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Biol Psychiatry. 2004 Mar 15;55(6):648-51.

Frontal lobe gray matter density decreases in bipolar I disorder.

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Brain Imaging Center, McLean Hospital, Belmont, Massachusetts 02478, USA.



This study was conducted to explore differences in gray and white matter density between bipolar and healthy comparison groups using voxel-based morphometry (VBM).


Brain magnetic resonance imaging was performed for 39 subjects with bipolar I disorder and 43 comparison subjects. Images were registered into a proportional stereotaxic space and segmented into gray matter, white mater, and cerebrospinal fluid. Statistical parametric mapping was used to calculate differences in gray and white matter density between groups.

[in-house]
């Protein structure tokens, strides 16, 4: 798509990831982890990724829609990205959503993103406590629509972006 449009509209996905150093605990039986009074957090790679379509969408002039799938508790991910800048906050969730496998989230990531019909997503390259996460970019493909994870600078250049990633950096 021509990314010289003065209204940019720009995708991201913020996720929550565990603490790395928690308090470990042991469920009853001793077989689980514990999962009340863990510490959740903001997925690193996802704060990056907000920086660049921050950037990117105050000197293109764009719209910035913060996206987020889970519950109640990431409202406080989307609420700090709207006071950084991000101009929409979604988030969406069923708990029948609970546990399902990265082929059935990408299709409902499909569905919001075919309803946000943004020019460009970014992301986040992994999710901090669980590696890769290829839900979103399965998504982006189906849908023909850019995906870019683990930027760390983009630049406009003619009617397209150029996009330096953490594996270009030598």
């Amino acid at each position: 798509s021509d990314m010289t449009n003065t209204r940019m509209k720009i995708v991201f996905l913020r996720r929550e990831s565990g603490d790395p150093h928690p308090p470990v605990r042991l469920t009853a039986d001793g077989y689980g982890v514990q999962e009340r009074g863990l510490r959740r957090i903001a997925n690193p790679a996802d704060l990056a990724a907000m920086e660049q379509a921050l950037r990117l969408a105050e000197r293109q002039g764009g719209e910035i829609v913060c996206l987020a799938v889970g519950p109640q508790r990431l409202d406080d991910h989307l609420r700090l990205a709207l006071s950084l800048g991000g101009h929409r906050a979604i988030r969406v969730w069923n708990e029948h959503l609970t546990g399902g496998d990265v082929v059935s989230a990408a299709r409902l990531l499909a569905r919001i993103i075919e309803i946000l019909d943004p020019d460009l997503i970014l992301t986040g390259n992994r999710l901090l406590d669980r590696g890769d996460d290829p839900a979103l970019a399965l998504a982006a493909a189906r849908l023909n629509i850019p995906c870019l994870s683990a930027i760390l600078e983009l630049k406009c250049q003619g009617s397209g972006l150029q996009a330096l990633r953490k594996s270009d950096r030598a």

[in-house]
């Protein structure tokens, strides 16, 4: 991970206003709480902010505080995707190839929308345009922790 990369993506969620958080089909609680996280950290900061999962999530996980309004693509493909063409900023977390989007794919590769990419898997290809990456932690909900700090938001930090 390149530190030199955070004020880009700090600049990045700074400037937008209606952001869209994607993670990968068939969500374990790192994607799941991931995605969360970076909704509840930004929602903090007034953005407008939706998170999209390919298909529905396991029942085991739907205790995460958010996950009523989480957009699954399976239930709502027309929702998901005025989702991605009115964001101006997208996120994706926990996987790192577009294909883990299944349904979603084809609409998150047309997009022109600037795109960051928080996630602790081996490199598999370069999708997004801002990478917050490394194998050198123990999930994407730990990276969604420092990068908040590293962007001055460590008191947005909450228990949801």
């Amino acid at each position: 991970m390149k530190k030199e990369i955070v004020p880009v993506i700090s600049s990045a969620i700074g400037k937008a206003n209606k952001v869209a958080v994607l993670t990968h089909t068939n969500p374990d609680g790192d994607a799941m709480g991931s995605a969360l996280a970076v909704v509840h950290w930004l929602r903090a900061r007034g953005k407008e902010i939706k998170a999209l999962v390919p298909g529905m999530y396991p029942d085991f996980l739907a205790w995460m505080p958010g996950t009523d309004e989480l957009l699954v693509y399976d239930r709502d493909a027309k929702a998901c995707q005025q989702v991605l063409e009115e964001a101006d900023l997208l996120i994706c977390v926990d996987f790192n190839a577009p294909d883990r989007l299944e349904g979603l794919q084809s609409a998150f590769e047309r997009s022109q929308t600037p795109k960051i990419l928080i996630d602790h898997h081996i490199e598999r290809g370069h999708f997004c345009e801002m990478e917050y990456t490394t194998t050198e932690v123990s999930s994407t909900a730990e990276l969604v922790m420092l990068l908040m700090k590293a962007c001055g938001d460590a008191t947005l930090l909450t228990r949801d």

Bipolar subjects had decreased gray matter density in left anterior cingulate gyrus (Brodmann's area [BA] 32, 7.3% decrease), an adjacent left medial frontal gyrus (BA 10, 6.9% decrease), right inferior frontal gyrus (BA 47, 9.2% decrease), and right precentral gyrus (BA 44, 6.2% decrease), relative to comparison subjects.


The observation of a gray matter density decrease in the left anterior cingulate, which processes emotions, in bipolar subjects is consistent with prior reports that used region-of-interest analytic methods. Decreased gray matter density in the right inferior frontal gyrus, which processes nonverbal and intrinsic functions, supports nondominant hemisphere dysfunction as a component of bipolar disorder.

[Indexed for MEDLINE]

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